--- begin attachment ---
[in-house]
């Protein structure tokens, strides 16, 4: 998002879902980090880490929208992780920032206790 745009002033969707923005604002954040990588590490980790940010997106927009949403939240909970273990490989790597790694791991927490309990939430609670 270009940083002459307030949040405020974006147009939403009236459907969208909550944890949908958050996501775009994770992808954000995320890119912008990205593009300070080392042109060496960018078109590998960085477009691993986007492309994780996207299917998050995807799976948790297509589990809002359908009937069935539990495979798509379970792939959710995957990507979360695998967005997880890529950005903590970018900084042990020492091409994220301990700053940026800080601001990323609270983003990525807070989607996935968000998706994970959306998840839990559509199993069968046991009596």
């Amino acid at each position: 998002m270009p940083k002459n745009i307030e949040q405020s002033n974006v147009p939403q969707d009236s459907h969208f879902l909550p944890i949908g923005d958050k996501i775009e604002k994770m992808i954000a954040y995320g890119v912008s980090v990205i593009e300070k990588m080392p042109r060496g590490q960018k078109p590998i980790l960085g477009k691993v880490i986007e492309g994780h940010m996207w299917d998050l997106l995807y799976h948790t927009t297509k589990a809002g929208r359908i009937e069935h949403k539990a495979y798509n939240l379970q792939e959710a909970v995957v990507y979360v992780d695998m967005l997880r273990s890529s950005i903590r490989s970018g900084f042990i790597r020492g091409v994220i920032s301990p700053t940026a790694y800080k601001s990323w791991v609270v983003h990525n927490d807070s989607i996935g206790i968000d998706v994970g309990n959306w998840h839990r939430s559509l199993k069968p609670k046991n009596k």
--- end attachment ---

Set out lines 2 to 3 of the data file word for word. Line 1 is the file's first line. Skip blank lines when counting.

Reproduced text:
């Protein structure tokens, strides 16, 4: 998002879902980090880490929208992780920032206790 745009002033969707923005604002954040990588590490980790940010997106927009949403939240909970273990490989790597790694791991927490309990939430609670 270009940083002459307030949040405020974006147009939403009236459907969208909550944890949908958050996501775009994770992808954000995320890119912008990205593009300070080392042109060496960018078109590998960085477009691993986007492309994780996207299917998050995807799976948790297509589990809002359908009937069935539990495979798509379970792939959710995957990507979360695998967005997880890529950005903590970018900084042990020492091409994220301990700053940026800080601001990323609270983003990525807070989607996935968000998706994970959306998840839990559509199993069968046991009596």
């Amino acid at each position: 998002m270009p940083k002459n745009i307030e949040q405020s002033n974006v147009p939403q969707d009236s459907h969208f879902l909550p944890i949908g923005d958050k996501i775009e604002k994770m992808i954000a954040y995320g890119v912008s980090v990205i593009e300070k990588m080392p042109r060496g590490q960018k078109p590998i980790l960085g477009k691993v880490i986007e492309g994780h940010m996207w299917d998050l997106l995807y799976h948790t927009t297509k589990a809002g929208r359908i009937e069935h949403k539990a495979y798509n939240l379970q792939e959710a909970v995957v990507y979360v992780d695998m967005l997880r273990s890529s950005i903590r490989s970018g900084f042990i790597r020492g091409v994220i920032s301990p700053t940026a790694y800080k601001s990323w791991v609270v983003h990525n927490d807070s989607i996935g206790i968000d998706v994970g309990n959306w998840h839990r939430s559509l199993k069968p609670k046991n009596k």